by Chris MaGee
Many of you either were first exposed to the films of Yasujiro Ozu because of film historian Donald Richie and screenwriter/ director Paul Schrader, or you've subsequently tracked down their seminal books on the Japanese director - Richie's "Ozu" and Schrader's "Transcendental Style in Film: Ozu, Bresson, Dreyer". These two volumes have shaped the way Westerners watch such films as "Tokyo Story", "Late Spring", "Floating Weeds" and many, many more. Now, though, UK novelist Adam Mars-Jones is taking on Richie and Schrader with a new book titled "Noriko Smiling".
Mars-Jones, author of such novels as "Pilcrow" and "Cedilla", is challenging the rarefied ideas around Ozu, one of the quintessential Japanese cinema masters. Taking Ozu's 1949 film "Late Spring" as a starting point Mars-Jones goes on to argue that Ozu wasn't as indifferent to history as many had thought, and that many tend to minimize the role of the post-war Occupation's policy of strict censorship on Ozu's later work.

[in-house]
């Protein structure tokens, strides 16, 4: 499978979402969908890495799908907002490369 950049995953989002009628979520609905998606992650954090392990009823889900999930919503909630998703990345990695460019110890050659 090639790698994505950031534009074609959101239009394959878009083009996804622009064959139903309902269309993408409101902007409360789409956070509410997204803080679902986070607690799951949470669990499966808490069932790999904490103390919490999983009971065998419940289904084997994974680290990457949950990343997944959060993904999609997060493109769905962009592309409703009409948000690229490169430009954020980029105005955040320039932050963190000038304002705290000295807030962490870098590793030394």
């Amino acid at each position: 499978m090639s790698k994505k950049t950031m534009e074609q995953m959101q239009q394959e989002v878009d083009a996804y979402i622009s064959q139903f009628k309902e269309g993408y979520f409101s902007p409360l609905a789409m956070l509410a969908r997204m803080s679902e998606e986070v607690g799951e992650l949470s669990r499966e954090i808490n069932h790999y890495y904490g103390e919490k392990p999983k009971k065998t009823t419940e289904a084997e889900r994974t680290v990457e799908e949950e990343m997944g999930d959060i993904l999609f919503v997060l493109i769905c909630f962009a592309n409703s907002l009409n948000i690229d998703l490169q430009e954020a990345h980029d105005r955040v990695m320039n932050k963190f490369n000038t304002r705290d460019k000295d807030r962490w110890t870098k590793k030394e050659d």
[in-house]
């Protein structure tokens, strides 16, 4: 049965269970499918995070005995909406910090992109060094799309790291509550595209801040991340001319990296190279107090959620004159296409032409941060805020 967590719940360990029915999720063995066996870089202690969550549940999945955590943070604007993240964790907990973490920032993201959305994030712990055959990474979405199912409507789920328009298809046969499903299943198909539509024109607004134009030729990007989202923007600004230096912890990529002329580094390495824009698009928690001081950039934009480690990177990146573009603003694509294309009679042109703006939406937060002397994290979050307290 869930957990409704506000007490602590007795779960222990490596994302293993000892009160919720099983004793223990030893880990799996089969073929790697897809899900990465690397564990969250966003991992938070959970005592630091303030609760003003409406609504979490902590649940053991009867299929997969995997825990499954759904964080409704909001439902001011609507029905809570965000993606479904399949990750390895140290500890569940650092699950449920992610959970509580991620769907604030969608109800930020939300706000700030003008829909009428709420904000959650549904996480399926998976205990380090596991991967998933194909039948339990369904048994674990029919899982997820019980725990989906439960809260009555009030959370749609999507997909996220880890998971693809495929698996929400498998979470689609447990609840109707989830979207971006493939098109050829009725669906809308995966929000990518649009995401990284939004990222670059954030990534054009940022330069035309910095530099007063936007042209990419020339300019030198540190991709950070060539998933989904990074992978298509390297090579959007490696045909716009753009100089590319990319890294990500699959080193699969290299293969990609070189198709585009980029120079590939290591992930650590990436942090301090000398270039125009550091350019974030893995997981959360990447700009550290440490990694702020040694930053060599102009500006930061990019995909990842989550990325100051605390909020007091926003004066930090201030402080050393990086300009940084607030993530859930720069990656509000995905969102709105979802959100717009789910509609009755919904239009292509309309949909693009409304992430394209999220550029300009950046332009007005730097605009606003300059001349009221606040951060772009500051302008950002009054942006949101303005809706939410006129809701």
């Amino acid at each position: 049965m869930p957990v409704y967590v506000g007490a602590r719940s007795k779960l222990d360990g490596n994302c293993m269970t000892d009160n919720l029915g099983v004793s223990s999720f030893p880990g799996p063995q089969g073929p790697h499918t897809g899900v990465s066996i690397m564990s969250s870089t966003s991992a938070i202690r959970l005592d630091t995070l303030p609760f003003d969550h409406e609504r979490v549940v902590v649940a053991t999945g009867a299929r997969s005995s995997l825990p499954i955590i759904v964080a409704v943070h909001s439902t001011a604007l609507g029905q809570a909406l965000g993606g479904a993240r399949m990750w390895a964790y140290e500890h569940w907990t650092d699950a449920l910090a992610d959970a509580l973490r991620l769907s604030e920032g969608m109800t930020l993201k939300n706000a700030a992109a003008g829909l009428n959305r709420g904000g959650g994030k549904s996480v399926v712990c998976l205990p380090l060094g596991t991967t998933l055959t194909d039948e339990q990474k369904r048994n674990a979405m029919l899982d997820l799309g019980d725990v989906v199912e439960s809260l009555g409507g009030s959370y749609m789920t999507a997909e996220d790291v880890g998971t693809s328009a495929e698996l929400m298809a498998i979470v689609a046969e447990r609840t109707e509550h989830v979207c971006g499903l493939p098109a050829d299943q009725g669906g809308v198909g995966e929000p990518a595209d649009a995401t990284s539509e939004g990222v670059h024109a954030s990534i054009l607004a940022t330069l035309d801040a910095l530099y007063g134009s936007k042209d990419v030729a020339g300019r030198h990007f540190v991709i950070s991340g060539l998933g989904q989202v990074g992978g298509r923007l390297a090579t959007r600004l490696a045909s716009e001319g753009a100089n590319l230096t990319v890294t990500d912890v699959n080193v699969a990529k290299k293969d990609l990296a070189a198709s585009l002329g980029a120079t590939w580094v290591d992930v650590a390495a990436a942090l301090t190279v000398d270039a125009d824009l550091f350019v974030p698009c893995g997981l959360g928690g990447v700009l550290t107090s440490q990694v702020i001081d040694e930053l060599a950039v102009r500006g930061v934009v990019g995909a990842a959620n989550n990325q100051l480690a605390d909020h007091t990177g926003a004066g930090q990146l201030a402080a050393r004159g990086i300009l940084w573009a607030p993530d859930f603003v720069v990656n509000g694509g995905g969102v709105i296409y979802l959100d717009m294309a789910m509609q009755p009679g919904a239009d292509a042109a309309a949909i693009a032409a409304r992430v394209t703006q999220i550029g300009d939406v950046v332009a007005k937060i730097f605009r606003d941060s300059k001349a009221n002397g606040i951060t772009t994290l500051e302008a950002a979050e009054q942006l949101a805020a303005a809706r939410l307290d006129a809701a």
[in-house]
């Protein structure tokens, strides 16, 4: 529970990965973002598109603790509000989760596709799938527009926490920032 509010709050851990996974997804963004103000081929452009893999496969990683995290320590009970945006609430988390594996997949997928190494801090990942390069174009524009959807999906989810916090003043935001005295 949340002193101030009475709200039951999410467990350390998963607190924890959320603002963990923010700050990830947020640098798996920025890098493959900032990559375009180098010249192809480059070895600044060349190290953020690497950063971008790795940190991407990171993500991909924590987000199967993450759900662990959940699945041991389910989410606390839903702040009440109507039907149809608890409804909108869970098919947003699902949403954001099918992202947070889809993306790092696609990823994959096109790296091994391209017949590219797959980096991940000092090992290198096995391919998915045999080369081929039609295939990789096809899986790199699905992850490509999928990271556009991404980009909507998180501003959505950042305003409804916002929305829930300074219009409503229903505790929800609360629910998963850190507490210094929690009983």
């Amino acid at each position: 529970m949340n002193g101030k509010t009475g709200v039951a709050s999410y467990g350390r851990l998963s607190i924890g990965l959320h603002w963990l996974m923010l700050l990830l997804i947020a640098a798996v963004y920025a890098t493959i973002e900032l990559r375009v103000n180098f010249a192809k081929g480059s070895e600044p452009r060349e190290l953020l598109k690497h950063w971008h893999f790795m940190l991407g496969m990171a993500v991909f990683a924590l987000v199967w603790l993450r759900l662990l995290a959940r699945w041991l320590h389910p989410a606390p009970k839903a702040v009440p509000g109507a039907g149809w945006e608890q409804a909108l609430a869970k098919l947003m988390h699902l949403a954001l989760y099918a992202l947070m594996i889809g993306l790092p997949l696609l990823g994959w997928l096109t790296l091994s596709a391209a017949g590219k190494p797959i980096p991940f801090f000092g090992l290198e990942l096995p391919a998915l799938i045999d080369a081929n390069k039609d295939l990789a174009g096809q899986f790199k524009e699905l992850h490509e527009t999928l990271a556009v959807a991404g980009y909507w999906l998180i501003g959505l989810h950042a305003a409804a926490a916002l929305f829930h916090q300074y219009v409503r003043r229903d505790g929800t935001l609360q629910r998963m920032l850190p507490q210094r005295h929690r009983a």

The problem about taking on Richie and Schrader is that Mars-Jones doesn't seem to have a lot of experience writing about or researching Japanese film. As Leo Robson points out in his review in Guardian, Mars-Jones admits to not "...being an expert on Japanese film," and also saying "I don't pretend to be an expert on Japanese family structure." That might be something Mars-Jones should take a look into before taking on Yasujiro Ozu. Then again, we've yet to read his book. If anyone does, please let us know in the comments.
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